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dc.contributor.authorO'Brien, Michael
dc.contributor.authorLaland, Kevin Neville
dc.date.accessioned2014-08-22T15:01:04Z
dc.date.available2014-08-22T15:01:04Z
dc.date.issued2012-08
dc.identifier.citationO'Brien , M & Laland , K N 2012 , ' Genes, culture and agriculture : an example of human niche construction ' , Current Anthropology , vol. 53 , no. 4 , pp. 434-470 . https://doi.org/10.1086/666585en
dc.identifier.issn0011-3204
dc.identifier.otherPURE: 13798837
dc.identifier.otherPURE UUID: 247b5900-c341-4fbe-9948-8d331fd8f142
dc.identifier.otherScopus: 84864037632
dc.identifier.otherORCID: /0000-0002-2457-0900/work/60630430
dc.identifier.urihttp://hdl.handle.net/10023/5216
dc.descriptionK. N. Laland was supported by an ERC Advanced Grant (EVOCULTURE).en
dc.description.abstractTheory and empirical data from a variety of disciplines strongly imply that recent human history involves extensive gene-culture coevolution, much of it as a direct result of human agricultural practices. Here we draw on niche-construction theory (NCT) and gene-culture coevolutionary theory (GCT) to propose a broad theoretical framework (NCT-GCT) with which archaeologists and anthropologists can explore coevolutionary dynamics. Humans are enormously potent niche constructors, and understanding how niche construction regulates ecosystem dynamics is central to understanding the impact of human populations on their ecological and developmental environments. We use as primary examples the evolution of dairying by Neolithic groups in Europe and Africa and the rise of the “sickle-cell allele” among certain agricultural groups in West Africa and suggest that these examples are broadly representative of much of human recent history. Although the core aspects of these case studies are familiar, we lay out the examples with a specific NCT-GCT focus, which allows us to highlight how archaeology, when coupled with genetic research, can play an important role in better understanding human history. Finally, we suggest that the NCT-GCT perspective is likely to be of widespread general utility because it inherently promotes consideration of the active agency of humans, and other organisms, in modifying their ecological and developmental niches and naturally draws attention to the various forms of feedback that flow from human activities at multiple levels, in multiple populations, and across multiple species.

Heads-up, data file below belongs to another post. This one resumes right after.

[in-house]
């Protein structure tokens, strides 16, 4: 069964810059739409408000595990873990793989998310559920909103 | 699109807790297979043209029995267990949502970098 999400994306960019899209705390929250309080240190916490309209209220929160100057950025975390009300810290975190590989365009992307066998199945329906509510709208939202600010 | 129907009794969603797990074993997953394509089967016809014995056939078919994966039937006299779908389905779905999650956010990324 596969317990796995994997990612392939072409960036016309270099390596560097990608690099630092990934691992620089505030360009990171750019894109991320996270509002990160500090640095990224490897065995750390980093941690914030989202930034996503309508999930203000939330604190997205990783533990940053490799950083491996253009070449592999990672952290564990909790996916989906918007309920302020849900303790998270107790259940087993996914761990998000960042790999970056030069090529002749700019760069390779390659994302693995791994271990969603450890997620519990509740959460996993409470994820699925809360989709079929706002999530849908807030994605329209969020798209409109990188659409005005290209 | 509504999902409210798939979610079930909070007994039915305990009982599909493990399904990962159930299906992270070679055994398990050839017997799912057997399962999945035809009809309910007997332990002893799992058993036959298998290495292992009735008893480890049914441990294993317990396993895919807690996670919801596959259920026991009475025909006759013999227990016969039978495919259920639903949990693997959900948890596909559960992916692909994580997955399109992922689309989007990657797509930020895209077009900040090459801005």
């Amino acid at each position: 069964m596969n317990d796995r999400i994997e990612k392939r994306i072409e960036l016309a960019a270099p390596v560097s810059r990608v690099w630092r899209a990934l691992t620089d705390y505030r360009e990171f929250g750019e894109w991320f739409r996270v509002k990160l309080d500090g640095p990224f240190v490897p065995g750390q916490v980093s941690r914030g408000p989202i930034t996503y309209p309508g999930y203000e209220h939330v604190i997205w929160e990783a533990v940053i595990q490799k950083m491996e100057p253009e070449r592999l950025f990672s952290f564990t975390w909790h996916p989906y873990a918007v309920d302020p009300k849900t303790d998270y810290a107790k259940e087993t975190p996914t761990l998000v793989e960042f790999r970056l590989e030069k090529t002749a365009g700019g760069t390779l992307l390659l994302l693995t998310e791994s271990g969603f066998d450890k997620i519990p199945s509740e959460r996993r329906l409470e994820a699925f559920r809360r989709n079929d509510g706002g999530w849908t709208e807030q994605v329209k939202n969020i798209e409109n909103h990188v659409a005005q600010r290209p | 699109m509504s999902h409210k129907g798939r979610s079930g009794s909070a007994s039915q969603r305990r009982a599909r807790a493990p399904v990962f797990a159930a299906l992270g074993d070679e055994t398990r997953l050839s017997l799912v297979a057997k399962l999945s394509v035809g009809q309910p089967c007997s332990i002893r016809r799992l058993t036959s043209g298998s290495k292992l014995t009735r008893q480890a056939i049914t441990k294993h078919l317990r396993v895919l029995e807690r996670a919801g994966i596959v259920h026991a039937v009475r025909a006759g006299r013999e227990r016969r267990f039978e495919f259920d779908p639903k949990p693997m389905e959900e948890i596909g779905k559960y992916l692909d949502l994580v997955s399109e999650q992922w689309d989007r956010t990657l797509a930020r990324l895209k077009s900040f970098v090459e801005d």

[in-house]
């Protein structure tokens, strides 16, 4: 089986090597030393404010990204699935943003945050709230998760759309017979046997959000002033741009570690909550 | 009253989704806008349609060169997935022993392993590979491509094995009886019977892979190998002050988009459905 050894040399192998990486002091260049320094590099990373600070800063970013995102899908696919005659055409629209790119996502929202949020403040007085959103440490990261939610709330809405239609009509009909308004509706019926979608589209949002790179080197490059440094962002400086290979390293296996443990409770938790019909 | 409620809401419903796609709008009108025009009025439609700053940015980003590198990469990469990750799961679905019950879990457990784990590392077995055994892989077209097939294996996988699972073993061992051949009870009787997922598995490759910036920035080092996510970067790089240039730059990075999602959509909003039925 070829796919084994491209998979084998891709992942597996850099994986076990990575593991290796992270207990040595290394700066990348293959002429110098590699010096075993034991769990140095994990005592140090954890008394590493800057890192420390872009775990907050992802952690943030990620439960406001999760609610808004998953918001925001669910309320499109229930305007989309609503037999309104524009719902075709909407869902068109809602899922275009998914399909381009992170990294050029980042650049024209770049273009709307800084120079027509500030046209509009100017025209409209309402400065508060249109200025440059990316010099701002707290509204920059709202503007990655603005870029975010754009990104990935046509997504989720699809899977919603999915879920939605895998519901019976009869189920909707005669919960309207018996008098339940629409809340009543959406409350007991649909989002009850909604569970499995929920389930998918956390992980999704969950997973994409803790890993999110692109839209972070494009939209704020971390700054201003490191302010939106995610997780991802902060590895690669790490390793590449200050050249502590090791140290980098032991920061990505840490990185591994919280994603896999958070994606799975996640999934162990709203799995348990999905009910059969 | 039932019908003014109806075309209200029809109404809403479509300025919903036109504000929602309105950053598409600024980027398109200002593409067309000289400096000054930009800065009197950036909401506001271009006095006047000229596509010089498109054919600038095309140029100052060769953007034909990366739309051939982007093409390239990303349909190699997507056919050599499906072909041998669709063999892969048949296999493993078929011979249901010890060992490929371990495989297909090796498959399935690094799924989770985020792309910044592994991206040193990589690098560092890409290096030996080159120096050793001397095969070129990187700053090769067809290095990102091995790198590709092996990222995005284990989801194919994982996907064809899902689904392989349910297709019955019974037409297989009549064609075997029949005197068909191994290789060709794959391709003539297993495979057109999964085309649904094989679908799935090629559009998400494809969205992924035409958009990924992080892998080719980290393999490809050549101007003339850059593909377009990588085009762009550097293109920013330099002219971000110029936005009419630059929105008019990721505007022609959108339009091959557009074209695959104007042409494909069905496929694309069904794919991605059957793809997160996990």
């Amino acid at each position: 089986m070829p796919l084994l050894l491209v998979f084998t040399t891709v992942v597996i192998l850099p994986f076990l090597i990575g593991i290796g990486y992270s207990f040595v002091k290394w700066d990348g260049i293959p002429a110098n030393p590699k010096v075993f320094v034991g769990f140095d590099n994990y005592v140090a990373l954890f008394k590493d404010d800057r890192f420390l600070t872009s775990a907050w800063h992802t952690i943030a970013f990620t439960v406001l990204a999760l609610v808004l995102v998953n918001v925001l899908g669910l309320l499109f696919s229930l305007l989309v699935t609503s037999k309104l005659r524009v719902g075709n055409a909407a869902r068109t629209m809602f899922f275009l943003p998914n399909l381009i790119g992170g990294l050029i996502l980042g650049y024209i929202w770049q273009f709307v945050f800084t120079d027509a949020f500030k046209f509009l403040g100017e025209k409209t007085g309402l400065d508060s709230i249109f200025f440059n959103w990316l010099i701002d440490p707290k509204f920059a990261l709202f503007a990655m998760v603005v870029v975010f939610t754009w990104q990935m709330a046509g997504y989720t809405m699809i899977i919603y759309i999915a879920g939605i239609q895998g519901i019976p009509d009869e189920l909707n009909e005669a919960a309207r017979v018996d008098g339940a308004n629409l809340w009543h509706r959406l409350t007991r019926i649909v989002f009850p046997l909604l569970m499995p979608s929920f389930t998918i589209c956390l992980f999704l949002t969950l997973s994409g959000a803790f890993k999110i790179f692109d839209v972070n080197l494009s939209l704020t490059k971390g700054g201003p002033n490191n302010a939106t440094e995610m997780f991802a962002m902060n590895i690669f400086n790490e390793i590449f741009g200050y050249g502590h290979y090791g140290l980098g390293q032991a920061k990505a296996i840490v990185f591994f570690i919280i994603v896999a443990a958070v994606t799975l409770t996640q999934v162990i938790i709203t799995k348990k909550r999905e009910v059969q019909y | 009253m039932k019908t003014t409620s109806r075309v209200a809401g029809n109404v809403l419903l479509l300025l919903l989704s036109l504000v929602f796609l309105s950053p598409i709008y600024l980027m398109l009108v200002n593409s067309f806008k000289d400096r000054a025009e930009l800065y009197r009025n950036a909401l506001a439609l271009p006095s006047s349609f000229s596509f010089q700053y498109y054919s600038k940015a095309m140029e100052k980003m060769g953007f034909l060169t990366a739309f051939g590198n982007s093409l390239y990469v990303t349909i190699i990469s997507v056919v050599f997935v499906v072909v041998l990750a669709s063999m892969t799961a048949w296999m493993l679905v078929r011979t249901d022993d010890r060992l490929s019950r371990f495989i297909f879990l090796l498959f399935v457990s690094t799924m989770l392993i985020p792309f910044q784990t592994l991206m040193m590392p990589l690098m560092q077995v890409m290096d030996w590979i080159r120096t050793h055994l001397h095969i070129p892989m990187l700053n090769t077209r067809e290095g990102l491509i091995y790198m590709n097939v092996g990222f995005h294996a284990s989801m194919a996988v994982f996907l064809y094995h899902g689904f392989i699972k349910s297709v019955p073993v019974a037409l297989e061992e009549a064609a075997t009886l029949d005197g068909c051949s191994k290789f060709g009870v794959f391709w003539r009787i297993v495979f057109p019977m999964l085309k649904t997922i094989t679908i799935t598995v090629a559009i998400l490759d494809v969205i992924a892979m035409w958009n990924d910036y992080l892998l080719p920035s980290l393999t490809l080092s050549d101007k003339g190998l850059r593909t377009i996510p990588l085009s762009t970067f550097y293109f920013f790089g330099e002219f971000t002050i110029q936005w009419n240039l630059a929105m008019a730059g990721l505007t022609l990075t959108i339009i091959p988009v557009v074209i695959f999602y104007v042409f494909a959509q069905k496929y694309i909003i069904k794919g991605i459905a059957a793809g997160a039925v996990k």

dc.format.extent37
dc.language.isoeng
dc.relation.ispartofCurrent Anthropologyen
dc.rightsCopyright 2012 by The Wenner-Gren Foundation for Anthropological Research. All rights reserveden
dc.subjectGN Anthropologyen
dc.subject.lccGNen
dc.titleGenes, culture and agriculture : an example of human niche constructionen
dc.typeJournal articleen
dc.description.versionPublisher PDFen
dc.contributor.institutionUniversity of St Andrews.School of Biologyen
dc.contributor.institutionUniversity of St Andrews.Scottish Oceans Instituteen
dc.contributor.institutionUniversity of St Andrews.Institute of Behavioural and Neural Sciencesen
dc.contributor.institutionUniversity of St Andrews.Centre for Social Learning & Cognitive Evolutionen
dc.contributor.institutionUniversity of St Andrews.Centre for Biological Diversityen
dc.identifier.doihttps://doi.org/10.1086/666585
dc.description.statusPeer revieweden


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